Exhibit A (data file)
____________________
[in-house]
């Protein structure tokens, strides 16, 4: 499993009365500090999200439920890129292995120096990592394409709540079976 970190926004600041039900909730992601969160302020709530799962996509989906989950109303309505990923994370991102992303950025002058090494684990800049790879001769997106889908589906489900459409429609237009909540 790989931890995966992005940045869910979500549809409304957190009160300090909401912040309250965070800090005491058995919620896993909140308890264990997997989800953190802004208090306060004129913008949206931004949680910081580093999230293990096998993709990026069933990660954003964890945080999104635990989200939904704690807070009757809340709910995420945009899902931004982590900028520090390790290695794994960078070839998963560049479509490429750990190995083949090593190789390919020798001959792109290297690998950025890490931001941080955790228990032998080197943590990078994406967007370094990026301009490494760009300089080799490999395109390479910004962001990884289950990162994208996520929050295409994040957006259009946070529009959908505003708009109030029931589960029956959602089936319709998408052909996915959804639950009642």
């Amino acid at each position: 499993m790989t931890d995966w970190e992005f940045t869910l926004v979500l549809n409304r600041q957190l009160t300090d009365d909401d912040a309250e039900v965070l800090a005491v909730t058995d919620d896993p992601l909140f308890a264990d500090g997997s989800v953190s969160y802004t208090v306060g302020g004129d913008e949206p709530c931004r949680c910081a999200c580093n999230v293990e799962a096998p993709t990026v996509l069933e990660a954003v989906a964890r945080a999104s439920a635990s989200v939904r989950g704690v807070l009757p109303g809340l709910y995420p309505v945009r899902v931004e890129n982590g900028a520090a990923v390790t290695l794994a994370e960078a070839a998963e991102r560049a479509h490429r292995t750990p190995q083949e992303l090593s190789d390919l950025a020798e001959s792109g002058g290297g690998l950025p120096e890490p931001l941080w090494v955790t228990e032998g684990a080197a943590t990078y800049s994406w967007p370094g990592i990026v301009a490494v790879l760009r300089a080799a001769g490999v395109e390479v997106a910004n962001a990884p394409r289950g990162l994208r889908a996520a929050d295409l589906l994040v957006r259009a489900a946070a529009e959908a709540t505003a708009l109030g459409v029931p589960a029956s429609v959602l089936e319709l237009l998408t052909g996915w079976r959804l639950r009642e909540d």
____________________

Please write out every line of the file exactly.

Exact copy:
[in-house]
């Protein structure tokens, strides 16, 4: 499993009365500090999200439920890129292995120096990592394409709540079976 970190926004600041039900909730992601969160302020709530799962996509989906989950109303309505990923994370991102992303950025002058090494684990800049790879001769997106889908589906489900459409429609237009909540 790989931890995966992005940045869910979500549809409304957190009160300090909401912040309250965070800090005491058995919620896993909140308890264990997997989800953190802004208090306060004129913008949206931004949680910081580093999230293990096998993709990026069933990660954003964890945080999104635990989200939904704690807070009757809340709910995420945009899902931004982590900028520090390790290695794994960078070839998963560049479509490429750990190995083949090593190789390919020798001959792109290297690998950025890490931001941080955790228990032998080197943590990078994406967007370094990026301009490494760009300089080799490999395109390479910004962001990884289950990162994208996520929050295409994040957006259009946070529009959908505003708009109030029931589960029956959602089936319709998408052909996915959804639950009642």
């Amino acid at each position: 499993m790989t931890d995966w970190e992005f940045t869910l926004v979500l549809n409304r600041q957190l009160t300090d009365d909401d912040a309250e039900v965070l800090a005491v909730t058995d919620d896993p992601l909140f308890a264990d500090g997997s989800v953190s969160y802004t208090v306060g302020g004129d913008e949206p709530c931004r949680c910081a999200c580093n999230v293990e799962a096998p993709t990026v996509l069933e990660a954003v989906a964890r945080a999104s439920a635990s989200v939904r989950g704690v807070l009757p109303g809340l709910y995420p309505v945009r899902v931004e890129n982590g900028a520090a990923v390790t290695l794994a994370e960078a070839a998963e991102r560049a479509h490429r292995t750990p190995q083949e992303l090593s190789d390919l950025a020798e001959s792109g002058g290297g690998l950025p120096e890490p931001l941080w090494v955790t228990e032998g684990a080197a943590t990078y800049s994406w967007p370094g990592i990026v301009a490494v790879l760009r300089a080799a001769g490999v395109e390479v997106a910004n962001a990884p394409r289950g990162l994208r889908a996520a929050d295409l589906l994040v957006r259009a489900a946070a529009e959908a709540t505003a708009l109030g459409v029931p589960a029956s429609v959602l089936e319709l237009l998408t052909g996915w079976r959804l639950r009642e909540d």